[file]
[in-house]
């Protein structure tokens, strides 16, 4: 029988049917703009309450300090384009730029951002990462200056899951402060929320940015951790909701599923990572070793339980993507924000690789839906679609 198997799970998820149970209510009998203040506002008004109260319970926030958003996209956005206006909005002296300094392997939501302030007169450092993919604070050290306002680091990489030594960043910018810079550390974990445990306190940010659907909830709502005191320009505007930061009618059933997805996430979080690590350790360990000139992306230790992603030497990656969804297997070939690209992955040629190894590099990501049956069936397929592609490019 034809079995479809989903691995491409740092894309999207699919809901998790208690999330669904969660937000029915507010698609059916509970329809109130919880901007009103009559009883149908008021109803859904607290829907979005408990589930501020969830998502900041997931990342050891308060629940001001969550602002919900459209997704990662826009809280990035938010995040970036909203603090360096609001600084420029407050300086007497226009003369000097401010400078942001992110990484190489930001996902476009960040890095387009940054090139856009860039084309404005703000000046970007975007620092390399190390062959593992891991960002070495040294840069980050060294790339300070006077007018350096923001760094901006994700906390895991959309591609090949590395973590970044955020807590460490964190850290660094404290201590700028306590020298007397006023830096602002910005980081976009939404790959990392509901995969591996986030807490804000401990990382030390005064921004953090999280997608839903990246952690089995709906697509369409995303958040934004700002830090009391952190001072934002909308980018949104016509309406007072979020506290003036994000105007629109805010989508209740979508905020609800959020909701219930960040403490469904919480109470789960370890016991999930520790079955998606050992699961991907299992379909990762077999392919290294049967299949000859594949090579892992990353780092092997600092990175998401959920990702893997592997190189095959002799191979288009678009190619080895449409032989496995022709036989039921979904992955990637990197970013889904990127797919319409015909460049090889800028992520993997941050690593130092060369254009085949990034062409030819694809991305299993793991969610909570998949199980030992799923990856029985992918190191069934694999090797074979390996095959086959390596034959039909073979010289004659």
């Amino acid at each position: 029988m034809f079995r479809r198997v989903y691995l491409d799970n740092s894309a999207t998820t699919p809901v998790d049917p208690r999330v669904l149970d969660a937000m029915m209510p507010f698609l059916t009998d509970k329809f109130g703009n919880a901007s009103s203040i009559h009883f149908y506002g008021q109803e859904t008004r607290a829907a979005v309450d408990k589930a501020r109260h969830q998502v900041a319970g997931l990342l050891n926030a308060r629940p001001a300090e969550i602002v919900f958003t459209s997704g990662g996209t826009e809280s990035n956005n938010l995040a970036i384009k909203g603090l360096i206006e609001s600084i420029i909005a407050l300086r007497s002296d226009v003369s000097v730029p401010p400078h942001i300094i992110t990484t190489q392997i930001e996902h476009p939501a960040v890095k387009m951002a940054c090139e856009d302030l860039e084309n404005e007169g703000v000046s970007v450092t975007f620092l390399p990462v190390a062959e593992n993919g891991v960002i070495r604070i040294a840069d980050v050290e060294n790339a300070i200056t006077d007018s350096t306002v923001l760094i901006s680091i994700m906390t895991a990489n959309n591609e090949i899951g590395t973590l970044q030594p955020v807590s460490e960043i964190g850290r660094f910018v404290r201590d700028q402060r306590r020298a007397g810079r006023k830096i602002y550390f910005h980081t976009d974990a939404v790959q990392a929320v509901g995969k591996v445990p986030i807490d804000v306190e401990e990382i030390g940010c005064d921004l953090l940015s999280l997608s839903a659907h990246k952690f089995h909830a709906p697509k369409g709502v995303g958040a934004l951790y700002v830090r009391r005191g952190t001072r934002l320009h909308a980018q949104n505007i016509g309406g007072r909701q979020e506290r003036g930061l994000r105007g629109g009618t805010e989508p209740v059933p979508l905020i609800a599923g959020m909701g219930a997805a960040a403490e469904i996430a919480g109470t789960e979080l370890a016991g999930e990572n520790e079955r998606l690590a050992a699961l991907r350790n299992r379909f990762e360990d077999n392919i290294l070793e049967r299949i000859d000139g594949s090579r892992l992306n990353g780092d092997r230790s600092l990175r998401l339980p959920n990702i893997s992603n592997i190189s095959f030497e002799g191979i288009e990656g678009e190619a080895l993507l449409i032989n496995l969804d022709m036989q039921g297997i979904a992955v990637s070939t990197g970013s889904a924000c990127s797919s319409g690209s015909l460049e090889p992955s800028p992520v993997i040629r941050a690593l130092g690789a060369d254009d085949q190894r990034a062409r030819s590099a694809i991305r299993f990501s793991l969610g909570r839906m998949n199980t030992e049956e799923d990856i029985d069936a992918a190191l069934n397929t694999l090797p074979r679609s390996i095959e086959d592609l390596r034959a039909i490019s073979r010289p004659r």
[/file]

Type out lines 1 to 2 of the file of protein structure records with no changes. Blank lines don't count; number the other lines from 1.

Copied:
[in-house]
């Protein structure tokens, strides 16, 4: 029988049917703009309450300090384009730029951002990462200056899951402060929320940015951790909701599923990572070793339980993507924000690789839906679609 198997799970998820149970209510009998203040506002008004109260319970926030958003996209956005206006909005002296300094392997939501302030007169450092993919604070050290306002680091990489030594960043910018810079550390974990445990306190940010659907909830709502005191320009505007930061009618059933997805996430979080690590350790360990000139992306230790992603030497990656969804297997070939690209992955040629190894590099990501049956069936397929592609490019 034809079995479809989903691995491409740092894309999207699919809901998790208690999330669904969660937000029915507010698609059916509970329809109130919880901007009103009559009883149908008021109803859904607290829907979005408990589930501020969830998502900041997931990342050891308060629940001001969550602002919900459209997704990662826009809280990035938010995040970036909203603090360096609001600084420029407050300086007497226009003369000097401010400078942001992110990484190489930001996902476009960040890095387009940054090139856009860039084309404005703000000046970007975007620092390399190390062959593992891991960002070495040294840069980050060294790339300070006077007018350096923001760094901006994700906390895991959309591609090949590395973590970044955020807590460490964190850290660094404290201590700028306590020298007397006023830096602002910005980081976009939404790959990392509901995969591996986030807490804000401990990382030390005064921004953090999280997608839903990246952690089995709906697509369409995303958040934004700002830090009391952190001072934002909308980018949104016509309406007072979020506290003036994000105007629109805010989508209740979508905020609800959020909701219930960040403490469904919480109470789960370890016991999930520790079955998606050992699961991907299992379909990762077999392919290294049967299949000859594949090579892992990353780092092997600092990175998401959920990702893997592997190189095959002799191979288009678009190619080895449409032989496995022709036989039921979904992955990637990197970013889904990127797919319409015909460049090889800028992520993997941050690593130092060369254009085949990034062409030819694809991305299993793991969610909570998949199980030992799923990856029985992918190191069934694999090797074979390996095959086959390596034959039909073979010289004659």